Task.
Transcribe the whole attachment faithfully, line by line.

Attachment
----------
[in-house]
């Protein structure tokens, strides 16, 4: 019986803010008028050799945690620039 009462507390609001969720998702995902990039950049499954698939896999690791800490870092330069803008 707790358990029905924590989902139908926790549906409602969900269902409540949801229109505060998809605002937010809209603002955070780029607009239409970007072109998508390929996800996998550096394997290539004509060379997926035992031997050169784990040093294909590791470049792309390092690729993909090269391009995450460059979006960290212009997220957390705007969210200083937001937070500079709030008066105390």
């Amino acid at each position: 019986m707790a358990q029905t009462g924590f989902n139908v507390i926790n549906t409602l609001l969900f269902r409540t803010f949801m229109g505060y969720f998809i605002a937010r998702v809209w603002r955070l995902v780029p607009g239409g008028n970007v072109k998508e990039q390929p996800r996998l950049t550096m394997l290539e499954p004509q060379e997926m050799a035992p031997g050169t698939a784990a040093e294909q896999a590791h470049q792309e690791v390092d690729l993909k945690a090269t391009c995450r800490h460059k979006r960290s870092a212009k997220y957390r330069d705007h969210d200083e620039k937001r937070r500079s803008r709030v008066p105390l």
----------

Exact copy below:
[in-house]
């Protein structure tokens, strides 16, 4: 019986803010008028050799945690620039 009462507390609001969720998702995902990039950049499954698939896999690791800490870092330069803008 707790358990029905924590989902139908926790549906409602969900269902409540949801229109505060998809605002937010809209603002955070780029607009239409970007072109998508390929996800996998550096394997290539004509060379997926035992031997050169784990040093294909590791470049792309390092690729993909090269391009995450460059979006960290212009997220957390705007969210200083937001937070500079709030008066105390």
């Amino acid at each position: 019986m707790a358990q029905t009462g924590f989902n139908v507390i926790n549906t409602l609001l969900f269902r409540t803010f949801m229109g505060y969720f998809i605002a937010r998702v809209w603002r955070l995902v780029p607009g239409g008028n970007v072109k998508e990039q390929p996800r996998l950049t550096m394997l290539e499954p004509q060379e997926m050799a035992p031997g050169t698939a784990a040093e294909q896999a590791h470049q792309e690791v390092d690729l993909k945690a090269t391009c995450r800490h460059k979006r960290s870092a212009k997220y957390r330069d705007h969210d200083e620039k937001r937070r500079s803008r709030v008066p105390l």